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It's not uncommon to see eyes roll at the mention of alternative fuel vehicles. Perhaps, it's because people relegate these vehicles to a distant future with images of silent highways populated by whizzing electric cars. The reality, however, is that alternative fuel vehicles are becoming increasingly popular among car buyers. For some, it's the financial benefit, for others it's the environmental, and for a small number it's the convenience. But, in the end, it may be the last reason, which is the tipping point in the widespread adoption of, specifically, natural gas powered vehicles.
All of this is not to mention the financial benefits of natural gas over gasoline. A recent report from the Department of Energy addresses the financial benefits of natural gas as a fuel source over gasoline for vehicle owners. According to the report, natural gas is the least expensive fuel for vehicles.
Certainly, this will not be a rapid adoption, as there are only four 2014 natural gas vehicle models. But if the convenience of owning one of these cars is so much greater than other cars, things may change sooner rather than later.
So, if one of the factors inhibiting the widespread adoption of natural gas vehicles is the lack of fueling stations, then the answer seems simple: provide more fueling stations. Although most companies are not jumping at this opportunity, there is one that recognizes the potential.
Leading the way
Clean Energy Fuels prides itself as being the largest provider of natural gas fuel for transportation. Offering compressed natural gas, or CNG, and liquefied natural gas, or LNG, to its customers, Clean Energy has over 400 fueling stations in the U.S. Primarily, Clean Energy is in the business of fueling the commercial and municipal vehicles. For example, the company recently announced a multi-year bulk fueling agreement to supply LNG to two private UPS stations located in Mesquite and Houston, Texas.
In addition to providing fueling stations for fleets of vehicles, Clean Energy Fuels is looking to tap into the inter-state trucking market by developing America's Natural Gas Highway -- a network of LNG fueling stations, coast to coast, along major trucking routes. Any fears that the stations are going underutilized should be assuaged by the company's most recent earnings report. For the third quarter of 2013, Clean Energy deliveries totaled 56.4 million gallons, compared to 50.9 million gallons delivered in the same period a year ago. This demonstrates the growing acceptance of natural gas vehicles.
Home, sweet home
Clean Energy Fuels is successfully addressing the commercial market, but what about the drivers who are interested in converting to natural gas vehicles who aren't driving along major interstate routes, commuters traveling to and from work, or people just driving around town? They won't have to worry about new stations being constructed in their vicinity. The answer will be found in their backyard.
Several companies are developing at-home fueling stations. In 2012, Eaton Corporation (NYSE: ETN ) announced that it was developing a home-fueling station. Funded in part by a $3.4 million grant from the Department of Energy, the home fueling station would utilize existing natural gas sources in the home. Eaton is attempting to develop a production prototype that will retail for about one tenth of the cost of currently available systems, which cost between $5,000 and $10,000. Eaton currently offers electric vehicle charging stations for the home, so an entrance into this market will not be unfamiliar ground.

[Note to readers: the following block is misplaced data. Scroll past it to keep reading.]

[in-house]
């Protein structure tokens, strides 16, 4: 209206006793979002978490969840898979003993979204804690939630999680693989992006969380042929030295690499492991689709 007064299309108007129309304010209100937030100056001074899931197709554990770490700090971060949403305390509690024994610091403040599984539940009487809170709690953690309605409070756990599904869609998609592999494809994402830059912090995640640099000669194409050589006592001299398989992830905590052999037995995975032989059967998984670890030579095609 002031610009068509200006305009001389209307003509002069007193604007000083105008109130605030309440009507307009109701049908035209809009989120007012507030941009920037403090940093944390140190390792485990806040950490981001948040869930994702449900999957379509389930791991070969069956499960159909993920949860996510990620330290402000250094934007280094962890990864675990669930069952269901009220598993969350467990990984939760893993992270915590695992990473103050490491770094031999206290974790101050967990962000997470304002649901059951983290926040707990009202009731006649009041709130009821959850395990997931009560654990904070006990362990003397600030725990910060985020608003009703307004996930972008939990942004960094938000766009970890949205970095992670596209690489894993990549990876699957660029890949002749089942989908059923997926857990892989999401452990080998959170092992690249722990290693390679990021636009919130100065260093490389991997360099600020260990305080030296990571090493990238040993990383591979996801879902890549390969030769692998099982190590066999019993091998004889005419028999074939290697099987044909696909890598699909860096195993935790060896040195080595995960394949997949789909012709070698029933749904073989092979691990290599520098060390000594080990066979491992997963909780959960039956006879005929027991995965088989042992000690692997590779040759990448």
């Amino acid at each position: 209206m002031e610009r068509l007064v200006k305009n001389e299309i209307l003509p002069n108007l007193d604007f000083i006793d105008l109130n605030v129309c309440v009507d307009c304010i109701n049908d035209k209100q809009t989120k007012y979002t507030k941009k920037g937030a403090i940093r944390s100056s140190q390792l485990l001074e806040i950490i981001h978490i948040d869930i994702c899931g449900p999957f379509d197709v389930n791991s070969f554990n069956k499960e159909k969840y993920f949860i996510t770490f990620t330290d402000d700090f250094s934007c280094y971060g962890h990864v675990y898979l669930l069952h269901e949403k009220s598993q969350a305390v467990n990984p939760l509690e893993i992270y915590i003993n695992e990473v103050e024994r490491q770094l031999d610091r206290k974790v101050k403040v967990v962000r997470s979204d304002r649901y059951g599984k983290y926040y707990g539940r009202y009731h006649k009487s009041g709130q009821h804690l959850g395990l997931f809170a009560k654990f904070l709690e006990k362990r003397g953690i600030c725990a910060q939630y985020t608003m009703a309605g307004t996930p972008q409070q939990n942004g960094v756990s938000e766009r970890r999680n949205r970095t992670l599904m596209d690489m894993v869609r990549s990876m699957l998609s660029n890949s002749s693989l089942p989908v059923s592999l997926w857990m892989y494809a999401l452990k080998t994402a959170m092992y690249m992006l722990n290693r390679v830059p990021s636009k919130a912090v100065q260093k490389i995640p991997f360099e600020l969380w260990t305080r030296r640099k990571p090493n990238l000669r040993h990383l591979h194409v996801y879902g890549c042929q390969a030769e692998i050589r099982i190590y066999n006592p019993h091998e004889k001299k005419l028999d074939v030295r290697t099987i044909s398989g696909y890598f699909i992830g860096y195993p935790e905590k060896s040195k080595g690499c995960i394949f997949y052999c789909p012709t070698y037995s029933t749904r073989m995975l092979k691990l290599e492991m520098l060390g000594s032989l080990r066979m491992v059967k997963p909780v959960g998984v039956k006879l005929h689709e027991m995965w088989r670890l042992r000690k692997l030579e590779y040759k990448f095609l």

A little give and take
Earlier in the year, Chesapeake Energy (NYSE: CHK ) and GE (NYSE: GE ) teamed up to offer CNG In a Box. Offering fleet vehicles and passenger vehicles the ability to fuel their natural gas vehicles, CNG In a Box is capable of being connected to municipal or transit lines nearly anywhere, according to GE. As of October, there were seven units operating in the U.S., but GE claims that they are delivering a new system for installation nearly every week. Demand for the solution is not limited to the U.S; China's Endurance Industry ordered 260 units, and Canada's Chelsea Natural Gas ordered 20.
Last year Chesapeake Energy said that it was working with GE and Whirlpool on developing a home fueling station, which would tap into the home's existing natural gas line and dispense the CNG directly into the car. According to former Chesapeake Energy CEO Aubrey McClendon offering the home fueling station would be the catalyst that leads to widespread production of natural gas vehicles.
Chesapeake's new management doesn't share the same sentiment though. Since taking over as CEO, Doug Lawler has decided to no longer pursue the development of natural gas vehicle projects. This suggests that Eaton has a de facto lead in the race to offer the home fueling solution.
The Foolish takeaway...
With about 66,000 natural gas vehicles on the road, this is not, at the moment, a large market opportunity by any stretch of the imagination; however, the potential is there. In fact, the transition to natural gas vehicles may be closer than we think. General Motors announced that its 2015 Chevrolet Impala will run on gasoline and natural gas. This bi-fuel vehicles is able to switch between the two fuels, which are each contained in separate tanks, without disruption.
Buying and holding onto Eaton Corporation seems like a worthy investment -- it's up 37% for the past year and over 200% over the past five years. In the end, this may prove to be a significant growth opportunity for the company. Clean Energy is much more of a pure-play on the acceptance of natural gas vehicles. Although not yet profitable, I find that Clean Energy's long-term picture is promising -- so much so, that I am personally invested in the company.
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